In addition, this isn't the first report of Trinity shorting inmates on calories. Last year, the Southern Center for Human Rights considered suing the company for allegedly starving Georgia's Calhoun County Jail prisoners, The Atlanta Journal-Constitution wrote. Inmates who contacted the center reported eating toothpaste to stave off hunger.


While Trinity didn't respond to requests for comment from MUCNHIES, a spokesman told the Journal-Constitution the conversation shouldn't be about calories, but about "why [prisoners] are there to begin with," adding "you're served what you're served."

Trinity and Aramark are the two largest institutional food service conglomerates in the nation, managing kitchens in roughly 950 American jails and prisons.

Michigan hired Trinity last year after it bounced Aramark, though state officials clarified maggots and rats had little to do with the change. Instead, the company charging the state for $3 million in "ghost trays"—meals for prisoners who didn't exist—drove the decision. Now the state is paying Trinity $159 million over the next three years to feed its prisoners. That's $14 million more than Aramark's fee.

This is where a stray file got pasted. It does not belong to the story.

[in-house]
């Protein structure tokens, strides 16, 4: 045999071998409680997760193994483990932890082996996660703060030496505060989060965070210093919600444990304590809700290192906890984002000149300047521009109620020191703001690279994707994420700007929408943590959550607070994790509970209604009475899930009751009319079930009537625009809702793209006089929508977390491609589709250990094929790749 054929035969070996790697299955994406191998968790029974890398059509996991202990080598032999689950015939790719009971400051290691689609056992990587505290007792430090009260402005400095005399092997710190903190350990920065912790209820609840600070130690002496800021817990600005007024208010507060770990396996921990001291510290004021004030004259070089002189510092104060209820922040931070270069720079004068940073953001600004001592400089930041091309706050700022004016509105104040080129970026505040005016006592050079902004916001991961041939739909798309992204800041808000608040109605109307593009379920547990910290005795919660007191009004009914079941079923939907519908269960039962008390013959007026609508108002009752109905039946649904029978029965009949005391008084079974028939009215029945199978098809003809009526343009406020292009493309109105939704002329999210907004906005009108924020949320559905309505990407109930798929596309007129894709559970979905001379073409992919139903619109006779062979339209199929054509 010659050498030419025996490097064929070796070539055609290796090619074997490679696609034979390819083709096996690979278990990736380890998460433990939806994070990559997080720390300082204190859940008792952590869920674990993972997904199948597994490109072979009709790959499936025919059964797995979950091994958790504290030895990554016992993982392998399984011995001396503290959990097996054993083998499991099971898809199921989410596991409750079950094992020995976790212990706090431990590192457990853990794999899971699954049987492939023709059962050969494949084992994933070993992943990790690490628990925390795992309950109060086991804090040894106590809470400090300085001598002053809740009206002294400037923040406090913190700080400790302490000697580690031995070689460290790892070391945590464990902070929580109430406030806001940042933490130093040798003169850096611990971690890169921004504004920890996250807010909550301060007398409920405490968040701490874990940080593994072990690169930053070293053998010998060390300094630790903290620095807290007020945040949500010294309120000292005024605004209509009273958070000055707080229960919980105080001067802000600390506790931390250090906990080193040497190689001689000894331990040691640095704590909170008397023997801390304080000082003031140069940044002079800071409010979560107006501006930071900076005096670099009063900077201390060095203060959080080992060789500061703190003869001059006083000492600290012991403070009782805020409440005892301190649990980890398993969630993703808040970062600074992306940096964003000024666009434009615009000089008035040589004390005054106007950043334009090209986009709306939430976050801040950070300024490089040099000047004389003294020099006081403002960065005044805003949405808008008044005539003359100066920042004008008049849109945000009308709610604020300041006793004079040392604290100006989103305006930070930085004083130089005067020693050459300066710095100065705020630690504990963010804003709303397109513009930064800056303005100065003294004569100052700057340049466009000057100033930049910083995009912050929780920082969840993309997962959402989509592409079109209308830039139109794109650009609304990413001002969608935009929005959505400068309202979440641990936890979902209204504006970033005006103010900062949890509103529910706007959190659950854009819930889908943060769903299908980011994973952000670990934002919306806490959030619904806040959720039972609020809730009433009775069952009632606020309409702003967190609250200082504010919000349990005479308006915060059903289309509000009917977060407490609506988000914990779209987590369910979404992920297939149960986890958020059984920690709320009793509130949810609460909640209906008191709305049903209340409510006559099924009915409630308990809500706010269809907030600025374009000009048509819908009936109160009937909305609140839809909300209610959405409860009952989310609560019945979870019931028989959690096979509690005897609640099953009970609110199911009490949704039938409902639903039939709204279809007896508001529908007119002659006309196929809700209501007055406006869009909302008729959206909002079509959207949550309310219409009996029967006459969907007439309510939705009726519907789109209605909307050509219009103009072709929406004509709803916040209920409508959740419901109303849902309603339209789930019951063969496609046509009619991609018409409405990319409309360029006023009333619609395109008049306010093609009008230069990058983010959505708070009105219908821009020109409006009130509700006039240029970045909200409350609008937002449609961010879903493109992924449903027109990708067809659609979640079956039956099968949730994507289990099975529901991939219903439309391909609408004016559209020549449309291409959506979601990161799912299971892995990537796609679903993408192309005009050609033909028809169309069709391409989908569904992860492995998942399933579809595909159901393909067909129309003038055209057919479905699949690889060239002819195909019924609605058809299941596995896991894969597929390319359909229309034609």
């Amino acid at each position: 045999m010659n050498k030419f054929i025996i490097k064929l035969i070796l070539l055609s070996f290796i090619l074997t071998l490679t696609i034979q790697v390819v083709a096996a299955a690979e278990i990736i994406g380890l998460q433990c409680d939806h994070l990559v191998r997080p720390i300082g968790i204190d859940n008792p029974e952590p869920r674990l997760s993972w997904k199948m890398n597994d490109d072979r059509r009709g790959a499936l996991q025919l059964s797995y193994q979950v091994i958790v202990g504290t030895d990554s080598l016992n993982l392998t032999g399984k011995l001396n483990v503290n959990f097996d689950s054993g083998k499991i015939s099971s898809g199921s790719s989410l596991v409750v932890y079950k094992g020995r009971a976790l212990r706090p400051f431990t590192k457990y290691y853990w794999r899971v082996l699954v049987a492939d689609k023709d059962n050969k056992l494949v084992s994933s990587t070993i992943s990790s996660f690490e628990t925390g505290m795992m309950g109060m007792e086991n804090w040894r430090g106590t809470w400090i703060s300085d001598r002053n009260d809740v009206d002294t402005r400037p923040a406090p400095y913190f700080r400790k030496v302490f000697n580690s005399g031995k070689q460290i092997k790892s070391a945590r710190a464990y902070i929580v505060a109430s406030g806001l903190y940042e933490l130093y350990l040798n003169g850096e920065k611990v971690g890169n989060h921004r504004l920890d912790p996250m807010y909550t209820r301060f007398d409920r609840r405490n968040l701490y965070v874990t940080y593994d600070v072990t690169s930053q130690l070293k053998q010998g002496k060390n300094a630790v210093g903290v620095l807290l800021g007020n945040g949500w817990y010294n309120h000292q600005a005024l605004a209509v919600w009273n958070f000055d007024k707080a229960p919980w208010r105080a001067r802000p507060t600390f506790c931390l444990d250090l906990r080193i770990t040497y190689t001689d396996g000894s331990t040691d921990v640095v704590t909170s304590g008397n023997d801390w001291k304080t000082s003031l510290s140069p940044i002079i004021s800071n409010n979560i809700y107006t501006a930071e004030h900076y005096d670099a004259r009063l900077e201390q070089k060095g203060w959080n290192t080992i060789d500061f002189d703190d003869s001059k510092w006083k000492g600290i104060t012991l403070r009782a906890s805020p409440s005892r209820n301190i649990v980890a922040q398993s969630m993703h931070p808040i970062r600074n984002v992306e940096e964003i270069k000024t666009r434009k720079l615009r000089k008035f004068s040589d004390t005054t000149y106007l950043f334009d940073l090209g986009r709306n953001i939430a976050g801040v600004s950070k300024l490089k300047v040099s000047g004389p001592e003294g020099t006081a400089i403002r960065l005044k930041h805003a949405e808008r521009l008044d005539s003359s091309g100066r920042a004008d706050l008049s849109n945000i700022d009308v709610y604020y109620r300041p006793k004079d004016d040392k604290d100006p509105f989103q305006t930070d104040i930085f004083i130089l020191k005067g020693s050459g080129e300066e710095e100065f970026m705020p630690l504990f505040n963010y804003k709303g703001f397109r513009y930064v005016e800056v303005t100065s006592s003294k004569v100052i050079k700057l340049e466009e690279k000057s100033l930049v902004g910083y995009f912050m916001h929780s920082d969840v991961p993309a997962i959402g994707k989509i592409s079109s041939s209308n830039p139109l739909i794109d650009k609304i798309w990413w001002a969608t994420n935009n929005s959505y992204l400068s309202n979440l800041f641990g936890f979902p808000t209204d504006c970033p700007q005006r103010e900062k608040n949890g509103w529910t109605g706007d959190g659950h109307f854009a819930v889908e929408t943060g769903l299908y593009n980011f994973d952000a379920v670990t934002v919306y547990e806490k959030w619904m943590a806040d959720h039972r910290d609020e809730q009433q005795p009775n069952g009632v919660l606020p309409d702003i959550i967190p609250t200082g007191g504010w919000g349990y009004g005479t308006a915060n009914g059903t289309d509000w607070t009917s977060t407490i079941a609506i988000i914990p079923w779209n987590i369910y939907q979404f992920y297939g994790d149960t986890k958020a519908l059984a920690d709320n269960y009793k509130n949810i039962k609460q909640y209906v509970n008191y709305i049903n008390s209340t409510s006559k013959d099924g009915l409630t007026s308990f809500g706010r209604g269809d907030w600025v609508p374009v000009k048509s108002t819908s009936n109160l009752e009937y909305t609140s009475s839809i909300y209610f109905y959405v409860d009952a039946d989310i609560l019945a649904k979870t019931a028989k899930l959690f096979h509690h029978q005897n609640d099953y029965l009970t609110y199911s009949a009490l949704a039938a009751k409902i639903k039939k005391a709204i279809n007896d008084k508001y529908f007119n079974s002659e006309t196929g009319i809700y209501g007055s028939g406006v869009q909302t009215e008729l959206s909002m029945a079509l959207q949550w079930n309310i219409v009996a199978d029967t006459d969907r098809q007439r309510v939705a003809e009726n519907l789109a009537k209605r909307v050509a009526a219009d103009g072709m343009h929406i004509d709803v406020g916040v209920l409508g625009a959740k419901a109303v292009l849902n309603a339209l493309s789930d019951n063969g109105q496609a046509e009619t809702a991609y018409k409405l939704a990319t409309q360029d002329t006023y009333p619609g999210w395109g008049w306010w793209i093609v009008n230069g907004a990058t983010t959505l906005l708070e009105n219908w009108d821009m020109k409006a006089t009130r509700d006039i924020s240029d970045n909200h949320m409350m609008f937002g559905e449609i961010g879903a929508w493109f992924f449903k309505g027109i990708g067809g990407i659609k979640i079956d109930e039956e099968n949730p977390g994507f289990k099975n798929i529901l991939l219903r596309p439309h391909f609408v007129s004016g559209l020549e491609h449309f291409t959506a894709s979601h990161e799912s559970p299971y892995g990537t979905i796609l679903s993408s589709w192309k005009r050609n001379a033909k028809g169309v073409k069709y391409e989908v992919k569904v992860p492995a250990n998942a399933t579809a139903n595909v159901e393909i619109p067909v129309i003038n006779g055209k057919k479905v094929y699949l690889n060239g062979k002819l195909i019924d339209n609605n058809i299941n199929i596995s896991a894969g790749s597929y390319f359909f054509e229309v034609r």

Kinross's inmates say they suspect part of the reason for the continued problems lies in Trinity's decision to hire employees Aramark fired when it was booted. The area where those employees serve food is filthy and unsanitary, prisoners told me, and rotten fruit, rotten potatoes, and spoiled milk are just as common as when the employees wore Aramark uniforms.

Quality is another issue. Aramark's food is so bad that it sparked riots and protests around the country,. So inmates say it came as a surprise to find Trinity's food is worse, and some prisoners opt to go hungry even when there isn't a protest.


It's generally agreed that creating that type of situation is bad for everyone.

"We have kept down violence, and the facility has not responded with a kind accommodation. Thus, everyone, staff included, is on their toes," Heard said.

But the main complaint is portions size. Prisoners say they're always hungry and aren't receiving the 2,600 calories required by state law. Hunger in prison isn't new for Heard—he successfully sued the MDOC in federal court for starving Muslim prisoners during Ramadan.